The Next-Generation of Electric Vehicle Battery Technology Relies on Solid-State Innovation
William Hudson, PhD, Vice President of Product, QuantumScape
EVs must be able to compete with legacy ICE vehicles on cost, performance, and efficiency in order to increase EV penetration to the levels required to help the automotive industry meet tighter emissions regulations and enable a lower-carbon future. This session will discuss how today’s leading solid-state lithium metal battery technology addresses the limitations of traditional lithium-ion batteries.
Challenges and Opportunities for Solid-State Players in 2022 - Can They Be Competitive in the Battery Market within Automotive Applications?
Simon Buderath, Strategy & Technology Consulting, P3 USA
Increasing battery demand and requirements towards high performance cells are pushing lithium-ion technology to its limits. Recent developments in solid-state technology have led to a high level of media attention, and both start-ups and large cell manufacturers are intensively working on the industrialization of their next-generation technology as major challenge. The competitiveness of currently leading players regarding technology, scalability and costs aspects will be evaluated and discussed in the presentation.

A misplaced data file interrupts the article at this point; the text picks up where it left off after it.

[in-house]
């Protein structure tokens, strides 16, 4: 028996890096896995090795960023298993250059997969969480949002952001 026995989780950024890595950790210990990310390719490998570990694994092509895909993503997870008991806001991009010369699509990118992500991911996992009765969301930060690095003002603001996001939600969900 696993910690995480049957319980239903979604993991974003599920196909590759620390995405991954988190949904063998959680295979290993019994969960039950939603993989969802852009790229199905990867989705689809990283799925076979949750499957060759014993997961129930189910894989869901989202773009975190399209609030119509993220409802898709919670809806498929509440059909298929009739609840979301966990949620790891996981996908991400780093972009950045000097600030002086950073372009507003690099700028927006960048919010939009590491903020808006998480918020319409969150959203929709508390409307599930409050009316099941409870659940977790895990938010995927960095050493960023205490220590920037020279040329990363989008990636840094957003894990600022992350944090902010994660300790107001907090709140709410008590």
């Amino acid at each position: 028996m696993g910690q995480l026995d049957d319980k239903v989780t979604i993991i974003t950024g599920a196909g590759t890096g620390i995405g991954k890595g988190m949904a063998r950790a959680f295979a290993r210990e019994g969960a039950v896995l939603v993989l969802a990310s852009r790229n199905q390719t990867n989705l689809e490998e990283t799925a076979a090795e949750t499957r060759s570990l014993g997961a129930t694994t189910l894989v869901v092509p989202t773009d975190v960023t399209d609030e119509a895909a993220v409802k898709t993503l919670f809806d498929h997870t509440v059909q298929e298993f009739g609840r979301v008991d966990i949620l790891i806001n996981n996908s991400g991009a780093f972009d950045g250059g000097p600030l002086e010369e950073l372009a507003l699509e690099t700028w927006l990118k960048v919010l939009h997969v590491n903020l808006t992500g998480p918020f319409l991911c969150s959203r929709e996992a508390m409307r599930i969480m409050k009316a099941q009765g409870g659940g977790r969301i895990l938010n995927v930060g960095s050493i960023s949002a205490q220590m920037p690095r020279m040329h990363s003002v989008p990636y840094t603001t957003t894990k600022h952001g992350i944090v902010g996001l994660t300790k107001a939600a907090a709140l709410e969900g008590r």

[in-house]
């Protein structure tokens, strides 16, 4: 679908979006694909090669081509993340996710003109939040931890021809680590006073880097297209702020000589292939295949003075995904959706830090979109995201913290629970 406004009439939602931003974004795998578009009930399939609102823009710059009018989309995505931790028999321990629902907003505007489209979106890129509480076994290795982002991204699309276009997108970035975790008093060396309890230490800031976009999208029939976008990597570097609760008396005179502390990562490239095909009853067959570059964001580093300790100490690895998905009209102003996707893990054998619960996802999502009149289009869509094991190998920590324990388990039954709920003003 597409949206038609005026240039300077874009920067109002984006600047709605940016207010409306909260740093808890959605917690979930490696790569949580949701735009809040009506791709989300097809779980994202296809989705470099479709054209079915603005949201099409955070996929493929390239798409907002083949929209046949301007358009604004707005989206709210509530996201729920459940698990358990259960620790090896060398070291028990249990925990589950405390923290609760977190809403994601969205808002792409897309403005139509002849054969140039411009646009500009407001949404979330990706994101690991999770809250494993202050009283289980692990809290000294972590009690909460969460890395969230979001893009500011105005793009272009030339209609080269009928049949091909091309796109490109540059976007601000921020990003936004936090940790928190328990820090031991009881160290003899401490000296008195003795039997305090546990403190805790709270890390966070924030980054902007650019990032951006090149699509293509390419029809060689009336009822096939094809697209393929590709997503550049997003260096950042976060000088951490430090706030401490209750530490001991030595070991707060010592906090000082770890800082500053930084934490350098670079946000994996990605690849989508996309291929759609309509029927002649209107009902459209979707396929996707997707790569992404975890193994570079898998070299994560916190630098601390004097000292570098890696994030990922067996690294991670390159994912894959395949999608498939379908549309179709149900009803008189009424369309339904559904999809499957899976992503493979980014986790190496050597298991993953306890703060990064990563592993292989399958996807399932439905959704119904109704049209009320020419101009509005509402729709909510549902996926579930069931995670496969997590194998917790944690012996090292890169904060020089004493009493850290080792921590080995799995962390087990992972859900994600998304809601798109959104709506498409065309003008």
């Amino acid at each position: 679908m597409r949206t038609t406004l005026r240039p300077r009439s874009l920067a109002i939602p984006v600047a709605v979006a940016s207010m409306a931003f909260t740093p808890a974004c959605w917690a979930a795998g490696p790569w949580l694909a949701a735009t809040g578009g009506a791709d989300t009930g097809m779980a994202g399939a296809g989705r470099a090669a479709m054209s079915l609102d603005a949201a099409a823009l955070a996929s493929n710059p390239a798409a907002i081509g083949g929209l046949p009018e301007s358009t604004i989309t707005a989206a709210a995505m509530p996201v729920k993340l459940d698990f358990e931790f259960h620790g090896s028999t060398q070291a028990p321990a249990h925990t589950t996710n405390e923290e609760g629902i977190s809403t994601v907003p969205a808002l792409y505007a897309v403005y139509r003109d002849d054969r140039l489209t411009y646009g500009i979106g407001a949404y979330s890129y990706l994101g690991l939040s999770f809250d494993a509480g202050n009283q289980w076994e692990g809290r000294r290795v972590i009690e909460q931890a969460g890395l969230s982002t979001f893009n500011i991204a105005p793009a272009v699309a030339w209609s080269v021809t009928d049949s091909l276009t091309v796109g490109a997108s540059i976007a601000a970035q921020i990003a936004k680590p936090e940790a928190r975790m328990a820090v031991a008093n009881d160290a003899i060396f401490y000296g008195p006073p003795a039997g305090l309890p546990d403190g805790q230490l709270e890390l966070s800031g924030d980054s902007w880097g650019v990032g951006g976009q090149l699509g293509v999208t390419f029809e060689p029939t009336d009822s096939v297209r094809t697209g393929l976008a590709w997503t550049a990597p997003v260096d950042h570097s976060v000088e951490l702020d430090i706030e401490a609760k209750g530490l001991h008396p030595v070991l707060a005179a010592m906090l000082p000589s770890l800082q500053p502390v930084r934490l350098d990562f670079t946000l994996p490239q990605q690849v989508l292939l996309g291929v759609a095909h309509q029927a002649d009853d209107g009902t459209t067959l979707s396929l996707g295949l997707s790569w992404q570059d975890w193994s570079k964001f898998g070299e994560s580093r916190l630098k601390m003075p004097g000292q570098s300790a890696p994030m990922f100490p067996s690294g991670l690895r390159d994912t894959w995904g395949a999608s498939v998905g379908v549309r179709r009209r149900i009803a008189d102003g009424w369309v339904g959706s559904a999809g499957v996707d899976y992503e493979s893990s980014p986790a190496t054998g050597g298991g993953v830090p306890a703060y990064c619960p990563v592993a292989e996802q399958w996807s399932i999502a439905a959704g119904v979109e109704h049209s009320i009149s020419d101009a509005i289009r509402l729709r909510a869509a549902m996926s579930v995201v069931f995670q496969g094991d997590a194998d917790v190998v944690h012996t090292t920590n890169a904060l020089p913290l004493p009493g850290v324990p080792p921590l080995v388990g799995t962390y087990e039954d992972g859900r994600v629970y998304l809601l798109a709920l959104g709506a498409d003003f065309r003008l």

Develop a New Generation of Energy Storage System with Solid-State Lithium-ion Batteries and Advanced BMS
Chris Mi, PhD, Distinguished Professor, Electrical & Computer Engineering, San Diego State University
Solid-state lithium-ion batteries are predicted to become mainstream in the next few years due to their superior performance. SDSU and Solid Energies, Inc. have developed these batteries with high energy density (350Wh/kg), wide operating temperature (-10 to 70C), excellent safety, and lower cost. We will present a new kind of battery pack that can provide 200k miles or more with lower cost and improved safety.
Close of Conference4:35 pm